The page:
Channeling America

More words from our sponsor: Bites was amused to see KFBK’s Mark Williams bending over backward Saturday to make it clear that Saturday’s Rally For America was really a grassroots event. “This is not an official radio-station promotion,” he told the crowd moments before going live on the air. “This is you, the good people of Northern California.”

Bites thinks the host of War Room doth protest too much. Since we broke the news that the radio station’s parent company, Clear Channel Communications, had applied for and been granted a permit to hold a pro-America rally at the Capitol (SN&R Bites, March 20), Clear Channel has begun to face criticism in the national press for organizing rallies and then covering them, which is otherwise known as manufacturing news. Especially interesting is Paul Krugman’s column in the March 25 New York Times, which details the close links between the Clear Channel and Bush administrations. Though Clear Channel technically backed out of the 5,000-person Sacramento rally it was planning for Sunday (its vacated slot was surrendered to a Cub Scout photo shoot), the deployment of the company’s celebrity host, live radio broadcast, stage-side petition tent and loyal listenership at Saturday’s event amounted to much the same thing.

Not that Bites has any problem with everyone’s favorite media monolith organizing rallies around the country to counter the anti-war protesters that their talk-radio hosts despise so much. But presenting such AstroTurf assemblies as grassroots movements seems as disingenuous and self-serving as, you know, making Iraq the focus of a war on terrorism.

SUV rites: When Republican Senator Thomas “Rico” Oller from San Andreas sent out a release proclaiming himself “Legislative Sponsor” of Saturday’s rally, it was the promise of SUVs surrounding the Capitol that caught Bites’ eye. “The highly visual event will also include a ‘Support Our Troops’ SUV Rally on streets circling the state Capitol,” pledged the senator’s announcement. “Organizers are expecting one thousand people to drive to the Capitol from the Bay Area.”Alas, the fleet of SUVs never quite reached critical mass. “I don’t even know if it happened,” Oller told Bites, adding that the SUV part wasn’t his idea. “People with all kinds of views—whether they think the war was a good choice or bad choice—are in support of our troops,” Oller said, beaming, as he looked across a small sea of American flags and the odd “Torture Saddam” sign. Yes, but why SUVs? SUV owners feel like they’ve been targets, like they’re “under attack or something,” figured Oller. “They’re saying to themselves, ‘Oh shoot, we’re gonna stand up for ourselves.’”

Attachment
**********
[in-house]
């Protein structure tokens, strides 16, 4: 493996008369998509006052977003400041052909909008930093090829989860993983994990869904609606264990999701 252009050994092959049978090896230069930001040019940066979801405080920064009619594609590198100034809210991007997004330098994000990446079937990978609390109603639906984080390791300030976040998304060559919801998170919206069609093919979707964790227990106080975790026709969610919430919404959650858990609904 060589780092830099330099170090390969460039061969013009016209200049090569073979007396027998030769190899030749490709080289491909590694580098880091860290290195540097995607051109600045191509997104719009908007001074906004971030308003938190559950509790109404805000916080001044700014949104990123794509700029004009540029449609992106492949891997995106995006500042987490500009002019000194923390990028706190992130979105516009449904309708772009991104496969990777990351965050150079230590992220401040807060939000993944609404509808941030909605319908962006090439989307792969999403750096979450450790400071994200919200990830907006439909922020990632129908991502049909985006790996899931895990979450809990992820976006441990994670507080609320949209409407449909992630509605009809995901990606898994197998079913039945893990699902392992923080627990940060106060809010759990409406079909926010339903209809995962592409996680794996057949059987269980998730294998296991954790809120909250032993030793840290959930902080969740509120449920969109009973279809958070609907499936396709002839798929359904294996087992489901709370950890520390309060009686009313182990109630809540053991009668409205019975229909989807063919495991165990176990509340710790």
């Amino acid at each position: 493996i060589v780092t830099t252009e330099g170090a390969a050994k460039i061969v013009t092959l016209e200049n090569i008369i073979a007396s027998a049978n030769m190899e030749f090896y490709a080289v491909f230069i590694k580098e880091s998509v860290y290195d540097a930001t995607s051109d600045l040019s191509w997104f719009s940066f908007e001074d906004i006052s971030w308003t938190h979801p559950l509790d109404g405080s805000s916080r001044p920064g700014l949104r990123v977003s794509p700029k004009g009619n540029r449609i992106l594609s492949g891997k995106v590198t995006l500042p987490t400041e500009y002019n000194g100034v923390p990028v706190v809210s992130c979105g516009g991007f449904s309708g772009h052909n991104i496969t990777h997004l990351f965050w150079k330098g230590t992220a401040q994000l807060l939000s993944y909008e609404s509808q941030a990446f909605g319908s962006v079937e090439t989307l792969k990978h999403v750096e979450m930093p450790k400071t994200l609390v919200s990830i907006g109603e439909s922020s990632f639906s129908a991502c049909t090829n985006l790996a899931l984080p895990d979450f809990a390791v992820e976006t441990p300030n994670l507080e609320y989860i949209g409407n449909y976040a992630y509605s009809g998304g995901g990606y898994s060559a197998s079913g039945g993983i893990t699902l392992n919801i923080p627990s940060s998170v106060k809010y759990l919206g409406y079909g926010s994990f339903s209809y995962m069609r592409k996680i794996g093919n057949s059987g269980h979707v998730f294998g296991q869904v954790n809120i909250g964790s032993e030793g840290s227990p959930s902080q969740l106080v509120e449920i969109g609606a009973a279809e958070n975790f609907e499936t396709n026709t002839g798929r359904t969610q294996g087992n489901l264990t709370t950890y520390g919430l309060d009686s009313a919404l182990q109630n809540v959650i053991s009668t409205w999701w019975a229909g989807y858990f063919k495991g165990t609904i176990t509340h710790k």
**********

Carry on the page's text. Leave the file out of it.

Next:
Gender politics: On Monday, the Capitol building returned to the business of making history, as Assemblyman Mark Leno named Human Rights Commissioner Theresa Sparks his district’s Woman of the Year. The annual ceremony honors outstanding California women, but Sparks is even more outstanding given that she’s the first transgender woman to receive the honor.

Leno is not without honors of his own. Previously a district supervisor in San Francisco, he championed legislation making San Francisco the first city in the country to offer city workers medical coverage for sex-change operations. (And, for any Bob Doles on the city payroll, the legislation also provided coverage for Viagra, hearing aids and infertility treatment.) Subsequently, National Center for Lesbian Rights director Kate Kendall referred to Leno as “our Jim Jeffords” while declaring him an honorary lesbian.